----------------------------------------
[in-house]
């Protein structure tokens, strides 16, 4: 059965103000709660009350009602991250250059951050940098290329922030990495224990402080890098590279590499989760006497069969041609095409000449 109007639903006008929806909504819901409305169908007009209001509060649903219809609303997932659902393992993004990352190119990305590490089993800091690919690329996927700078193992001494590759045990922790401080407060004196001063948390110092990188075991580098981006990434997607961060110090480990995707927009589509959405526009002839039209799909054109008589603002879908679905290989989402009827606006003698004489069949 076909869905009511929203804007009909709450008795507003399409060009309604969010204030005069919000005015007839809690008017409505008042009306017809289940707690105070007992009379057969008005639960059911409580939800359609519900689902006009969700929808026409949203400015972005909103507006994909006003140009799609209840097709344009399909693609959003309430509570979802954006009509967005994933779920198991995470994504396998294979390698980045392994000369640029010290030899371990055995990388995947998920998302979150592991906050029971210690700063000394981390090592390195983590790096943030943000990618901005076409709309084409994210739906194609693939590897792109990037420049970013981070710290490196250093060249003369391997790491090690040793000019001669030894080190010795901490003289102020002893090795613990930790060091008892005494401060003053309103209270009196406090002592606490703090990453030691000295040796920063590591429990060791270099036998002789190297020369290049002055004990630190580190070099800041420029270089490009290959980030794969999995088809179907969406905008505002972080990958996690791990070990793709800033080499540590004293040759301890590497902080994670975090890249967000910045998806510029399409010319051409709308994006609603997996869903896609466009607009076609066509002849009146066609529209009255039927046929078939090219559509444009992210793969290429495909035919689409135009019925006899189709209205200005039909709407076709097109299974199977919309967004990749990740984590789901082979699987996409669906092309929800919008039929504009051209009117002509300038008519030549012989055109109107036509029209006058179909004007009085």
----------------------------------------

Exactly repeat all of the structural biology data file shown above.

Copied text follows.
[in-house]
């Protein structure tokens, strides 16, 4: 059965103000709660009350009602991250250059951050940098290329922030990495224990402080890098590279590499989760006497069969041609095409000449 109007639903006008929806909504819901409305169908007009209001509060649903219809609303997932659902393992993004990352190119990305590490089993800091690919690329996927700078193992001494590759045990922790401080407060004196001063948390110092990188075991580098981006990434997607961060110090480990995707927009589509959405526009002839039209799909054109008589603002879908679905290989989402009827606006003698004489069949 076909869905009511929203804007009909709450008795507003399409060009309604969010204030005069919000005015007839809690008017409505008042009306017809289940707690105070007992009379057969008005639960059911409580939800359609519900689902006009969700929808026409949203400015972005909103507006994909006003140009799609209840097709344009399909693609959003309430509570979802954006009509967005994933779920198991995470994504396998294979390698980045392994000369640029010290030899371990055995990388995947998920998302979150592991906050029971210690700063000394981390090592390195983590790096943030943000990618901005076409709309084409994210739906194609693939590897792109990037420049970013981070710290490196250093060249003369391997790491090690040793000019001669030894080190010795901490003289102020002893090795613990930790060091008892005494401060003053309103209270009196406090002592606490703090990453030691000295040796920063590591429990060791270099036998002789190297020369290049002055004990630190580190070099800041420029270089490009290959980030794969999995088809179907969406905008505002972080990958996690791990070990793709800033080499540590004293040759301890590497902080994670975090890249967000910045998806510029399409010319051409709308994006609603997996869903896609466009607009076609066509002849009146066609529209009255039927046929078939090219559509444009992210793969290429495909035919689409135009019925006899189709209205200005039909709407076709097109299974199977919309967004990749990740984590789901082979699987996409669906092309929800919008039929504009051209009117002509300038008519030549012989055109109107036509029209006058179909004007009085």